Something in the water
18 May 2007
How much cocaine is going up Dublin's nose? The answer lies in the output from the city's wastewater treatment plants - at least according to research done at Dublin City University by Brett Paull and colleagues. The researchers have estimated the levels of consumption of substances such as cocaine and morphine by measuring their concentrations, and the concentrations of their metabolites, in effluent and surface water.1
'There are currently very few ways to non-invasively assess community consumption of illicit drugs,' said Paull. 'Social survey data, although useful, is often subject to sampling bias, whereas environmental forensic approaches such as this, when subject to stringent quality assurance and controls, could provide a more accurate assessment.'
A molecule of cocaine superimposed on a glass of water
Cocaine is just one of the illicit drugs flowing through Dublin's water treatment plants
Previously, Paull's team surveyed drug contamination on euro banknotes in Dublin.2 'However, as an indicator of societal abuse, such samples provide only limited information,' said Paull. But water treatment plants accurately record the volume of water flow and serve a known number of people, allowing total consumption to be estimated.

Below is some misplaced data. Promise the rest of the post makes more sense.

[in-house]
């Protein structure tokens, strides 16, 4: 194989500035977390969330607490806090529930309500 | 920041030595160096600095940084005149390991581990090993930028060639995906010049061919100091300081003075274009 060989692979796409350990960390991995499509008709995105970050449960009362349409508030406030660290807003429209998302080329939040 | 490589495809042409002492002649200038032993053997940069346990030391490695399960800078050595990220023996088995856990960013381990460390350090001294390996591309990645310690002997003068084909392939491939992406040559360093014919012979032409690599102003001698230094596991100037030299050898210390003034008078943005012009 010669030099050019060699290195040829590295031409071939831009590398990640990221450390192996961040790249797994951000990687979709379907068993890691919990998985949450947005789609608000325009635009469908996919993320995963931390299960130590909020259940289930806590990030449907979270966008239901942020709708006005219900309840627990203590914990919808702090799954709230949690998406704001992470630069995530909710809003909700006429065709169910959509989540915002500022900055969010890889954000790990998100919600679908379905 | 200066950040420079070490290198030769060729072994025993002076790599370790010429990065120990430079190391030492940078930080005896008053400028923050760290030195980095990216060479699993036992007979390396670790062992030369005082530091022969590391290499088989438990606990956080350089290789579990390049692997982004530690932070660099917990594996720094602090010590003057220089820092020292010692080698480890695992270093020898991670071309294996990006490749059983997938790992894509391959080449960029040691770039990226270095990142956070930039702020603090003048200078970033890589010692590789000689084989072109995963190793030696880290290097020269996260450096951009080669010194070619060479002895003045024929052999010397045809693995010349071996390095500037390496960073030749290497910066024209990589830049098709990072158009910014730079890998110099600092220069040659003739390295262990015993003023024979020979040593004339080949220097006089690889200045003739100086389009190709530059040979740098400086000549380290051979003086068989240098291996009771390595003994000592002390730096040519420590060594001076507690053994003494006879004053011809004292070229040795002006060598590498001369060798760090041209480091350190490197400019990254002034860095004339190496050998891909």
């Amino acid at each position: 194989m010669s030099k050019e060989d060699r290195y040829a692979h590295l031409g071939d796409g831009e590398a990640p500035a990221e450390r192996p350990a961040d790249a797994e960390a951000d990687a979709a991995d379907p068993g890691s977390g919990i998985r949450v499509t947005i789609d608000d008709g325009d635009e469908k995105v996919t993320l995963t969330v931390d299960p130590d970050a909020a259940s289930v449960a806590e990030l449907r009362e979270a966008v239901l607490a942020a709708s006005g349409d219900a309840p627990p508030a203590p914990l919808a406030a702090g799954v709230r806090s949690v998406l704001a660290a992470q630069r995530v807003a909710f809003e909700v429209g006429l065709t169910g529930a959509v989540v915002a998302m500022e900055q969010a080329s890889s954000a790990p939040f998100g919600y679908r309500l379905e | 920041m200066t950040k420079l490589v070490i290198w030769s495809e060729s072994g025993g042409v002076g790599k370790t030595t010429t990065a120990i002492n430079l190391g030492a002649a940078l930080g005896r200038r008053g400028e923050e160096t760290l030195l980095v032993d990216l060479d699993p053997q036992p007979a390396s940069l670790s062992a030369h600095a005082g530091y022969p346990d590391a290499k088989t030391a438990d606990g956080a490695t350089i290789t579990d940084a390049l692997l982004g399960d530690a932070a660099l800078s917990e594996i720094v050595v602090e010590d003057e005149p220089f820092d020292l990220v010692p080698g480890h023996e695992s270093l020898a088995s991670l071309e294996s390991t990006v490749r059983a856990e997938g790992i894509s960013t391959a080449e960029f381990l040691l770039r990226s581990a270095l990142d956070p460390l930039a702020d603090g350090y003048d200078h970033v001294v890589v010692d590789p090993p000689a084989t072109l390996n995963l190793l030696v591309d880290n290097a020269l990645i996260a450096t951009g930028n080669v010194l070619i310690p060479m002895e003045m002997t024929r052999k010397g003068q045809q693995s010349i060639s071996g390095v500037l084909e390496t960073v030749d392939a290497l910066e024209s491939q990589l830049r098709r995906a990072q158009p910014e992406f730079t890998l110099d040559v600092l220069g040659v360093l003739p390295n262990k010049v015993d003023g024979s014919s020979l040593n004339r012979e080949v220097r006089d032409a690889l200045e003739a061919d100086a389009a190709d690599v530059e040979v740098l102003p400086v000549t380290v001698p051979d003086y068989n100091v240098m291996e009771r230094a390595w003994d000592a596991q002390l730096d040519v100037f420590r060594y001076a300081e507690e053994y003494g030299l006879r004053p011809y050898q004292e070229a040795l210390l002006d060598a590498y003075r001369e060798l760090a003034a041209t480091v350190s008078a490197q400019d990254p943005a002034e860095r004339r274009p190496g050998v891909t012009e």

Using samples taken from the water plant that serves 1.7 million people within the Dublin metropolitan area, the researchers calculated that more than 220 grams of cocaine flowed through the plant per day. Taking into account the way cocaine is metabolised in the body, this equates to the total consumption of more than 2200 grams of cocaine. The researchers estimate that this is equivalent to a consumption level of about 1.4 grams per 1000 people per day.
'The problem of cocaine consumption is not wholly confined to the capital city,' said Paull. Similar measurements on wastewater treatment plants that serve small towns just outside Dublin revealed consumption levels at about one fifth that of the metropolitan area.
The researchers believe that their method could be used for the routine monitoring of cocaine consumption within a community, revealing any usage trends, such as increases during weekends and public holidays.
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